Two years ago today, we cracked open a bottle of Life & Limb and celebrated the relocation of our off-centered hideaway.
At 44 feet high, with a trunk as thick as a truck, the Steampunk Tree House is a statement in steel and wood.
Art collective Five Ton Crane says it was created to "explore the relationship between our rapidly changing natural world and the persistent human drive to connect with it." We just think it's cool.
It sprang to life in the Nevada desert in 2007, a retro-futuristic focal point of the freak fest Burning Man. Half-clothed revelers swung from its branches, and musical madmen sounded its steam whistles. It saw two marriage proposals and 20,000 glowsticks. It was a refuge, a vantage point, a jungle gym and a gallery. … And then, when the festival ended, it was homeless.
We stumbled upon it online and fell in love. If we gave it a good home, Five Ton Crane said, we could have it for a dollar. That's right! For less than the price of a beer (we'll just keep the blissfully inefficient shipping and setup costs to ourselves), it was ours.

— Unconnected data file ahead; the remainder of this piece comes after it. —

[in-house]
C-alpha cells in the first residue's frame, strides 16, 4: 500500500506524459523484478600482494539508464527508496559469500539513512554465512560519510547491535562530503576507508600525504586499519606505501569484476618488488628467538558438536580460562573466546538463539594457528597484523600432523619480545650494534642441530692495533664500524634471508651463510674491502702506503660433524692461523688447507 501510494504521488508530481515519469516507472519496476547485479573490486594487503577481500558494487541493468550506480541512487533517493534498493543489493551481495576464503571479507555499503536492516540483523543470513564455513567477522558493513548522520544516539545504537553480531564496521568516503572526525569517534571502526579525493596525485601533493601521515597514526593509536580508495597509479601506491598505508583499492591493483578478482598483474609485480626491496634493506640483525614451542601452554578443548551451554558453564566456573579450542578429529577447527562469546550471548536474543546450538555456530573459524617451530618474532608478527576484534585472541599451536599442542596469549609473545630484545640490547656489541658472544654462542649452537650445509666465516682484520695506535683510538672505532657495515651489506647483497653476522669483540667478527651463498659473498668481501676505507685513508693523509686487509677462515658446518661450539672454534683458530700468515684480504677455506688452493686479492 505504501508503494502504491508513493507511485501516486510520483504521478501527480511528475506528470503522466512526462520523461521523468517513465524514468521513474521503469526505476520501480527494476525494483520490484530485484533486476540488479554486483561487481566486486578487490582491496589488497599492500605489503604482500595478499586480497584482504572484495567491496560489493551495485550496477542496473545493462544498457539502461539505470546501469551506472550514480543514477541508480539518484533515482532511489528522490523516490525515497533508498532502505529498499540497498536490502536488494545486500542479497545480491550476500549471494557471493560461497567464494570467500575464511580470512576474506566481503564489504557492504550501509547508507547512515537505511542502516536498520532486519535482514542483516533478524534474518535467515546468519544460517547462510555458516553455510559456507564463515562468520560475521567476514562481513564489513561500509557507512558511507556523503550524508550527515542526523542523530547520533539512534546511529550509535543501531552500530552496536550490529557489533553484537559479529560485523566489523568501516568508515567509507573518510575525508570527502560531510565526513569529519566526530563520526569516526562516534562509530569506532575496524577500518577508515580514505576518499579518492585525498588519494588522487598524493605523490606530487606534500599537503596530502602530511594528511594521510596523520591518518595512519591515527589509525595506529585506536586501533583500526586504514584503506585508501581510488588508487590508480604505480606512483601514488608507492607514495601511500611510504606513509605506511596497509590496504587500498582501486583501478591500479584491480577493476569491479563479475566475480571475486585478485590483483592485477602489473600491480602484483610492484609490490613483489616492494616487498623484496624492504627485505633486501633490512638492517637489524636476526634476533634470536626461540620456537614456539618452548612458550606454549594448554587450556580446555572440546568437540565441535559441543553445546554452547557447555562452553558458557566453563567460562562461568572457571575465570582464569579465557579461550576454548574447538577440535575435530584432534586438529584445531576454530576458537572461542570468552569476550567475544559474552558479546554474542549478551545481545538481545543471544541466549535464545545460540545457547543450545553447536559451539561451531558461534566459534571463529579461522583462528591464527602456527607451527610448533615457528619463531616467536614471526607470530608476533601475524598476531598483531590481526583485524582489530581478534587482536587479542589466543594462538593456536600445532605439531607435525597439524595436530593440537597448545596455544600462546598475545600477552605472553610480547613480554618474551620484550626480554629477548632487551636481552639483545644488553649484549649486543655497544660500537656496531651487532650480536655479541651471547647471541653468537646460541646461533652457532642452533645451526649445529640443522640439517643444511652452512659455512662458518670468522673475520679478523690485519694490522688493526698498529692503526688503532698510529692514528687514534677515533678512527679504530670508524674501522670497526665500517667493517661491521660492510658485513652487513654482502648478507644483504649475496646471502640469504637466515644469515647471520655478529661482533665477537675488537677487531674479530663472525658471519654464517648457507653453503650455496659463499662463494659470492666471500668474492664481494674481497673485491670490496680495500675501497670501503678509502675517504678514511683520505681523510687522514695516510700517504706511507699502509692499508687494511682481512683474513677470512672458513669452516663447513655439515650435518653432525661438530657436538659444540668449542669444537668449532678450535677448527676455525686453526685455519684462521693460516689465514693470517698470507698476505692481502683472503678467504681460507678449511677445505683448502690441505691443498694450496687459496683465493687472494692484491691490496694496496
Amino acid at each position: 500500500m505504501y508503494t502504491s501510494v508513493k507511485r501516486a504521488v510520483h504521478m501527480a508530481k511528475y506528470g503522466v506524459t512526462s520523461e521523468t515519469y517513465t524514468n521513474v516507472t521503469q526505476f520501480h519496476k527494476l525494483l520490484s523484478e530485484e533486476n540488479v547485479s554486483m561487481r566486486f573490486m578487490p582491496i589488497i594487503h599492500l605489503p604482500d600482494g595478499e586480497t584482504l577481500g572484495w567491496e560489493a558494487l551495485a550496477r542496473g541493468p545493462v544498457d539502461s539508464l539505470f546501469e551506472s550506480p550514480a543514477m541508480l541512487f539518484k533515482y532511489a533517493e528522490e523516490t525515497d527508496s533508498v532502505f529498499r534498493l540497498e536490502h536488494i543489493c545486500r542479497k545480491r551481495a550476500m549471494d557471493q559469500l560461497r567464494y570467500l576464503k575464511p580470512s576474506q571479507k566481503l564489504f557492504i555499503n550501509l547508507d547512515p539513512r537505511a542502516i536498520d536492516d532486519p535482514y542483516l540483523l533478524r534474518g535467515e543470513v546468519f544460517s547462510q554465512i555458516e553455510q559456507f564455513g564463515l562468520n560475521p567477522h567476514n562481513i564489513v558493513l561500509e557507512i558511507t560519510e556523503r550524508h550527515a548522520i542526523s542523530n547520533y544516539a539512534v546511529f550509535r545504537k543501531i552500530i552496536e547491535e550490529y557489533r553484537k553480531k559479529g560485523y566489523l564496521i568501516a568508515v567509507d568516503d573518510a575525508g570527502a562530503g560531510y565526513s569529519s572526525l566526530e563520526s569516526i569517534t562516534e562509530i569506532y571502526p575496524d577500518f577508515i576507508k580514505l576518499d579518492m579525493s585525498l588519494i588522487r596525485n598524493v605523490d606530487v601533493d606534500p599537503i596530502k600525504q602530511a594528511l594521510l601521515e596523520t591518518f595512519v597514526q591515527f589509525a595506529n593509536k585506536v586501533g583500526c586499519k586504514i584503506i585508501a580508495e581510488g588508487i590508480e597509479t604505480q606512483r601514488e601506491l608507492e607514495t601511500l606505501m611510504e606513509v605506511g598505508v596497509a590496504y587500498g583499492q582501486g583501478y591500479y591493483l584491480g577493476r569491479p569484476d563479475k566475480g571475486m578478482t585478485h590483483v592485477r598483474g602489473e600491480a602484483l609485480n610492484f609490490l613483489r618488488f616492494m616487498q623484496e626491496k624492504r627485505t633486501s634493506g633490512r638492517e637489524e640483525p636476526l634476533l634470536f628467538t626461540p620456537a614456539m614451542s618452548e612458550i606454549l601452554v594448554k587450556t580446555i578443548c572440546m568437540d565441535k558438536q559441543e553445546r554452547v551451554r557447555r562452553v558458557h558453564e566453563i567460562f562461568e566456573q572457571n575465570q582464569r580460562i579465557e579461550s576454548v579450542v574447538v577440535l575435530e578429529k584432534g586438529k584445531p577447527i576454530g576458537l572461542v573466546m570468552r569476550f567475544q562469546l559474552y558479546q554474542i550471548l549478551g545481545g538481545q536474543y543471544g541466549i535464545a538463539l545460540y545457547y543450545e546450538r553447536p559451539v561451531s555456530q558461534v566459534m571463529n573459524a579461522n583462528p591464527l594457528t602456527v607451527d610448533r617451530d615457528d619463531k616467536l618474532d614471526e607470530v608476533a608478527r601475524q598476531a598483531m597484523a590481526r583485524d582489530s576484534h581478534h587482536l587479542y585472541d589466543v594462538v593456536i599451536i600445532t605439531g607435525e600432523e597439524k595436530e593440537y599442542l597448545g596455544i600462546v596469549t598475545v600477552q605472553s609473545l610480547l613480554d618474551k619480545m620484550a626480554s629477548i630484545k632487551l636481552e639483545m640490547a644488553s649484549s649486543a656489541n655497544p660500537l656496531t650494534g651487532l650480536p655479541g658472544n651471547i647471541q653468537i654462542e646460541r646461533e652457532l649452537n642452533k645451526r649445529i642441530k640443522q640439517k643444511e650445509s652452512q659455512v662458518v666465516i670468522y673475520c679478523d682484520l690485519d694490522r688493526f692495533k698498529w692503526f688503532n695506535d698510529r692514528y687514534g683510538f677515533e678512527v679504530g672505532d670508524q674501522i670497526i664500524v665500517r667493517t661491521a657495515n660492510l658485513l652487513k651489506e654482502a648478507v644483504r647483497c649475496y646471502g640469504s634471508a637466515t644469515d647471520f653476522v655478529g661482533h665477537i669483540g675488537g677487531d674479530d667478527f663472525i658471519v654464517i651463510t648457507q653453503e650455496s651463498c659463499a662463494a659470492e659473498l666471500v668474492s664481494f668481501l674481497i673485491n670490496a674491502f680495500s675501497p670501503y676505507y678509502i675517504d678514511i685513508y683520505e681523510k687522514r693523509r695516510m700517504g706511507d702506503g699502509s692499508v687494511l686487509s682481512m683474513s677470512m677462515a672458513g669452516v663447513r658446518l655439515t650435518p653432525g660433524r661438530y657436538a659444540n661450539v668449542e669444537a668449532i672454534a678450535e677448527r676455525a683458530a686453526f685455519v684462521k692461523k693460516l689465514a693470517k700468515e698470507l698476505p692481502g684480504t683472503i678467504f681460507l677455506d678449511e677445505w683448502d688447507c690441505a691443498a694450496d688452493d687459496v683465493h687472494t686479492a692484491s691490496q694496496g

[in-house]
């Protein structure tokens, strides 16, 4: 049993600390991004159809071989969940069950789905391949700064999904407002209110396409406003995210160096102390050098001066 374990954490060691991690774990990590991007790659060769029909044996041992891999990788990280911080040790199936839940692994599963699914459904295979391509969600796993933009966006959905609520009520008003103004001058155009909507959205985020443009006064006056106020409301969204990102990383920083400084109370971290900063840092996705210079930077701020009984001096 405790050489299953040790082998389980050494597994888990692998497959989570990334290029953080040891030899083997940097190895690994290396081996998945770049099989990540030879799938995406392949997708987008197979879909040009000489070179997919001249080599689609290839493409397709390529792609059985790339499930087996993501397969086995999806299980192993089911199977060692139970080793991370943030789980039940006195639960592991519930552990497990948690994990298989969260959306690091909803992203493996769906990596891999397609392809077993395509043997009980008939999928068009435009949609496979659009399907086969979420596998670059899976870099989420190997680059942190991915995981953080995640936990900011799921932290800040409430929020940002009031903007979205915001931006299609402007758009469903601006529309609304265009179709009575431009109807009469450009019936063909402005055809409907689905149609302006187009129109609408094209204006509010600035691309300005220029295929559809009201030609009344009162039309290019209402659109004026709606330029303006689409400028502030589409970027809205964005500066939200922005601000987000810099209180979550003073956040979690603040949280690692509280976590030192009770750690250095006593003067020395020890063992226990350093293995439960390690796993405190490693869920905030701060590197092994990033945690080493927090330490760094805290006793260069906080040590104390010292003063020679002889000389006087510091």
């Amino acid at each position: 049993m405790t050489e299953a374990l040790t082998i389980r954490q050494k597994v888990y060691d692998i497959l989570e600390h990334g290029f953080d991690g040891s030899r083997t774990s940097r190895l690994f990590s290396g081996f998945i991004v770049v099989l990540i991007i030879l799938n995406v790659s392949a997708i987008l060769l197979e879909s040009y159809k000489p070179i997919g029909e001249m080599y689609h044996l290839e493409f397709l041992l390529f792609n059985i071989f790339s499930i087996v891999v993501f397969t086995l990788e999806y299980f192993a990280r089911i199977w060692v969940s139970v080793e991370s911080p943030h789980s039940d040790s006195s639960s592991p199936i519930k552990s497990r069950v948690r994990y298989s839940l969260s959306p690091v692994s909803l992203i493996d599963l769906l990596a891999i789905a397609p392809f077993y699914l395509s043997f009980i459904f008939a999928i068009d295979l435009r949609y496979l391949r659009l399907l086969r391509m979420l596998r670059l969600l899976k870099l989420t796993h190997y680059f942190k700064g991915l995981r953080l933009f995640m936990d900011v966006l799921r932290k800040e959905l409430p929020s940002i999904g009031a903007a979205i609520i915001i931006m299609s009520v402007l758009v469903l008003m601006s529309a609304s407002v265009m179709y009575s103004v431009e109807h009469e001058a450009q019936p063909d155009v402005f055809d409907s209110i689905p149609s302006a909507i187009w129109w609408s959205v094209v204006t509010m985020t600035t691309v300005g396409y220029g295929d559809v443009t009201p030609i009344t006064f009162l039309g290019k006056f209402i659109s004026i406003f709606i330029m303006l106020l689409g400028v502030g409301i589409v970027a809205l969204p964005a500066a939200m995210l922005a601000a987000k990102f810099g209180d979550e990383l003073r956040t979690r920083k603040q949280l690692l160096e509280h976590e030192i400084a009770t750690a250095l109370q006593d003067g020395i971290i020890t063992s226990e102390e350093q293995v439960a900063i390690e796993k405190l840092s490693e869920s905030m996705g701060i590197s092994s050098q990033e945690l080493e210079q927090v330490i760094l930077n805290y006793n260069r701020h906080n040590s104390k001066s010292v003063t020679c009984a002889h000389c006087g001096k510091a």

So here it is, our 12-ton conference room. There's a wood stove up there, a telescope, too. It's lit by Victorian sconces and fireflies. There are stained-glass windows and plank-wood floors, a hand-crank phone and a time-travel dashboard.
Things look different from up there. That's how we like it.
It's part past and part future, a perfect perch to reflect on where we've been and dream about where we're going.